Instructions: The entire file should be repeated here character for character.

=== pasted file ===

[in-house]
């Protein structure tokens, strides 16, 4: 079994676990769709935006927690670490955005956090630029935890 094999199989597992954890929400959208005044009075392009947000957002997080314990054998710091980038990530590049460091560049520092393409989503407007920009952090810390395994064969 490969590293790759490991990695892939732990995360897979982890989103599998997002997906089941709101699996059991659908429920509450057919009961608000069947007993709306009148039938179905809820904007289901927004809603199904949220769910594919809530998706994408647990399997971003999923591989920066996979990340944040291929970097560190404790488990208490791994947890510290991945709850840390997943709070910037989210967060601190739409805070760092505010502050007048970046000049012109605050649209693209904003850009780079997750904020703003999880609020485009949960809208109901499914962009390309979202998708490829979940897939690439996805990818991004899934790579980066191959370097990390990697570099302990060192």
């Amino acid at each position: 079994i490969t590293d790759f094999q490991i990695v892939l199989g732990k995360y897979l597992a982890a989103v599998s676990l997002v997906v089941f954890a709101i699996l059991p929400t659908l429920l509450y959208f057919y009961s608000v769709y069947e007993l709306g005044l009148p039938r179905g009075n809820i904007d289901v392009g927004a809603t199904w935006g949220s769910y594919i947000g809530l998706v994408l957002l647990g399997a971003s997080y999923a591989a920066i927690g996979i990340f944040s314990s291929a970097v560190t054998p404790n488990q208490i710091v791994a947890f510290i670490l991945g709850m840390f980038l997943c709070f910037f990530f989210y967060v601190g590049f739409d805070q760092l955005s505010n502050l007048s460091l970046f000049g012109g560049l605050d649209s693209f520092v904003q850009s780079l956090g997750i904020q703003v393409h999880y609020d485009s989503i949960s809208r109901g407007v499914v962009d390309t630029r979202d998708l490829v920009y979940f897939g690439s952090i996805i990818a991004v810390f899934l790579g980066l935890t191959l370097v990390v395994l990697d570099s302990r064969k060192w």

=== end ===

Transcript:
[in-house]
């Protein structure tokens, strides 16, 4: 079994676990769709935006927690670490955005956090630029935890 094999199989597992954890929400959208005044009075392009947000957002997080314990054998710091980038990530590049460091560049520092393409989503407007920009952090810390395994064969 490969590293790759490991990695892939732990995360897979982890989103599998997002997906089941709101699996059991659908429920509450057919009961608000069947007993709306009148039938179905809820904007289901927004809603199904949220769910594919809530998706994408647990399997971003999923591989920066996979990340944040291929970097560190404790488990208490791994947890510290991945709850840390997943709070910037989210967060601190739409805070760092505010502050007048970046000049012109605050649209693209904003850009780079997750904020703003999880609020485009949960809208109901499914962009390309979202998708490829979940897939690439996805990818991004899934790579980066191959370097990390990697570099302990060192």
């Amino acid at each position: 079994i490969t590293d790759f094999q490991i990695v892939l199989g732990k995360y897979l597992a982890a989103v599998s676990l997002v997906v089941f954890a709101i699996l059991p929400t659908l429920l509450y959208f057919y009961s608000v769709y069947e007993l709306g005044l009148p039938r179905g009075n809820i904007d289901v392009g927004a809603t199904w935006g949220s769910y594919i947000g809530l998706v994408l957002l647990g399997a971003s997080y999923a591989a920066i927690g996979i990340f944040s314990s291929a970097v560190t054998p404790n488990q208490i710091v791994a947890f510290i670490l991945g709850m840390f980038l997943c709070f910037f990530f989210y967060v601190g590049f739409d805070q760092l955005s505010n502050l007048s460091l970046f000049g012109g560049l605050d649209s693209f520092v904003q850009s780079l956090g997750i904020q703003v393409h999880y609020d485009s989503i949960s809208r109901g407007v499914v962009d390309t630029r979202d998708l490829v920009y979940f897939g690439s952090i996805i990818a991004v810390f899934l790579g980066l935890t191959l370097v990390v395994l990697d570099s302990r064969k060192w």